If, there fore, we speak perhaps somewhat presumptuously of "laws of "migration," we can only refer to the mode in which the deficiency of hands in one part of the country is supplied from other parts where population is redundant.
1. We have already proved that the great body of our migrants only proceed a short distance, and that there takes place consequently a universal shifting or displacement of the population, which produces "currents of migration" setting in the direction of the great centres of commerce and industry which absorb the migrants.
In forming an estimate of this displacement we must take into account the number of natives of each county which furnishes the migrants, as also the population of the towns or districts which absorb them.
2. It is the natural outcome of this movement of migration, limited in range, but universal throughout the country, that the process of absorption would go on in the following manner.
The inhabitants of the country immediately surrounding a town of rapid growth, flock into it; the gaps thus left in the rural population are filled up by migrants from more remote districts, until the attractive force of one of our rapidly growing cities makes its influence felt, step by step, to the most remote corner of the kingdom. Migrants enumerated in a certain centre of absorption will consequently grow less with the distance proportionately to the native population which
furnishes them, and a map exhibiting by tints the recruiting process of any town ought clearly to demonstrate this fact. That this is actually the case will be found by referring to maps 3, 4, 8, and 9. These maps show at the same time that facilities of communication may frequently countervail the disadvantages of distance.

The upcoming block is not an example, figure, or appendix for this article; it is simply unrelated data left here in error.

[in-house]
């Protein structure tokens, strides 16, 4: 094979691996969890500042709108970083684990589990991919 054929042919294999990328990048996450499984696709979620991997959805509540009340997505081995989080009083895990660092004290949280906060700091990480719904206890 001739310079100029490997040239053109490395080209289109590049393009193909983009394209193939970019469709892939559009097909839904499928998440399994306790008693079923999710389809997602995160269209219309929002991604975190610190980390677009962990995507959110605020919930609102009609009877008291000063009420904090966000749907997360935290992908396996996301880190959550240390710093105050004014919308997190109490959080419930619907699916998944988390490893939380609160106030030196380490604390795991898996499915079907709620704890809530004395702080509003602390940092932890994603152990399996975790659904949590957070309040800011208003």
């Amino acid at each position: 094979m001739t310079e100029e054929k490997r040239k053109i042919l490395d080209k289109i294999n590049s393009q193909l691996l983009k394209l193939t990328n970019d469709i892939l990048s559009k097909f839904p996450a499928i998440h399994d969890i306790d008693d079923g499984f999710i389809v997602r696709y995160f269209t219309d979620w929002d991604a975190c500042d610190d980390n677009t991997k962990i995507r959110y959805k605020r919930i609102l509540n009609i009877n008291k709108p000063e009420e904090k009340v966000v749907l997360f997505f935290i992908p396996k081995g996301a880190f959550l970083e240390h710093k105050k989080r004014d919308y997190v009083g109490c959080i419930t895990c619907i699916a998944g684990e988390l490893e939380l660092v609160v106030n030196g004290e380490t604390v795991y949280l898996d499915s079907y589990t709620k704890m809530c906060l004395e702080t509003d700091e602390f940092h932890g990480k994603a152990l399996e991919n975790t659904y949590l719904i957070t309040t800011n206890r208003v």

3. The process of dispersion is the inverse of that of absorption, and exhibits similar features.
4. Each main current of migration produces a compensating counter-current.
5. Migrants proceeding long distances generally go by preference to one of the great centres of commerce or industry.
6. The natives of towns are less migratory than those of the rural parts of the country.
7. Females are more migratory that males.
1) Most migrants only proceed a short distance, and toward centers of absorption.
2) As migrants move toward absorption centers, they leave "gaps" that are filled up by migrants from more remote districts, creating migration flows that reach to "the most remote corner of the kingdom."
3) The process of dispersion is inverse to that of absorption.
4) Each main current of migration produces a compensating counter-current.
5) Migrants proceeding long distances generally go by preference to one of the great centers of commerce or industry.
6) The natives of towns are less migratory than those of the rural parts of the country.
7) Females are more migratory than males.
Source: http://blog.lib.umn.edu/ pp.198-199
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